Following his discharge from the Army, my father Morris Halle enrolled as a Master’s student at the University of Chicago for the winter term of 1945. Although Morris was by that time fluent in seven languages, his acquaintance with linguistics, the field which would become his primary academic focus would not be made at Chicago.
This was due to the marginal status of linguistics at UC. Legendary President Robert Maynard Hutchins reportedly took a dim view of the field, making little attempt to hold on to Leonard Bloomfield and Edward Sapir, important linguists who would decamp to Yale well before Morris arrived. The linguistics classes available to Morris were taught by the Sanskrit scholar George V. Bobrinskoy and these he told me he found relatively uninteresting. It was not until the summer visit to the University of the Princeton Professor Giuliano Bonfante that Morris’s interest in the field would be fully awakened. In particular, it was Bonfante who would introduce Morris to the work of Roman Jakobson with whom Morris would go on to study. By then, Morris had apparently committed to receiving his degree in Russian Literature, completing his Master’s dissertation prior to his departure for Columbia in the fall of 1948.
The dissertation below will come as a surprise to those who remember Morris. None of his surviving friends I have spoken to had heard of it, and while his interest in Russian literature was apparent to all who knew him, none of us were aware of any writing he had done on it. For seven decades, it inhabited the most distant point in his home office, the extreme far right of the top shelf just under the ceiling . It is there where I came upon it following his death in April of 2018.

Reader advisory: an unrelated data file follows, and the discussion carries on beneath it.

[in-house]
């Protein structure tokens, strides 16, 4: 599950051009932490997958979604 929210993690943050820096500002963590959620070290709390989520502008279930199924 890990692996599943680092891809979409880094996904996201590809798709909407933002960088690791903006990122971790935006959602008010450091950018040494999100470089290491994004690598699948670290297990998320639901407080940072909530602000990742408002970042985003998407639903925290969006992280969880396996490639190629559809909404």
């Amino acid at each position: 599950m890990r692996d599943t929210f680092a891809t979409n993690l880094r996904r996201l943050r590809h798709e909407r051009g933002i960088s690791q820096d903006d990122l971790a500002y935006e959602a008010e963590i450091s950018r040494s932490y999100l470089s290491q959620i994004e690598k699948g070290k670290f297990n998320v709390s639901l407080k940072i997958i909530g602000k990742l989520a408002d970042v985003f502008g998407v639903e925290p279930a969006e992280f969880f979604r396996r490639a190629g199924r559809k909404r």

The discovery raised a minor mystery and some mild suspicions: Morris’s career was never in any way impacted by his political leanings. He was generally regarded as relatively apolitical-particularly compared to his colleague and friend Chomsky. Could this perception have been at least partly due to to efforts he made to obscure what had been an embrace of socialism and its core tenets typical of many of his generation? The relatively even-handed treatment of Soviet Literature in the dissertation was not that of a fellow traveller, though it did indicate sympathy for the socialist project. This would have been unproblematic in the 40s. But in the Red Scare decade that followed, as Ellen Schrecker has documented, even the mildest defenses of any aspect of Soviet life could attract unfavorable notice and worse. It would not surprise me if Morris’s consignment of this to a location where it would not have been seen or asked about wasn’t entirely accidental.
Of course, the simplest explanation for its banishment is that Morris regarded this as student work in a field he had moved on from. But it’s highly competent student work, characteristically clear, logical, and even polished- not the slightest trace of Morris having picked up English as his sixth language only a few years before. At the time, he was documenting events which were of considerable interest to him and to his circles, an interest which remains among those describing themselves as socialists. For this reason, it seemed appropriate to make this public, offering it not just to Morris’s remaining friends, family and former students but to those with an interest in the early Soviet period as it appeared to a perceptive and informed contemporary observer who would go on to make his mark in an unrelated field.
I would very much appreciate hearing any reactions to Morris’s text or corrections, amendments or additions to the story I have related above.Morris.UChicago.thesis
Download Morris’s thesis:Morris UChicago Thesis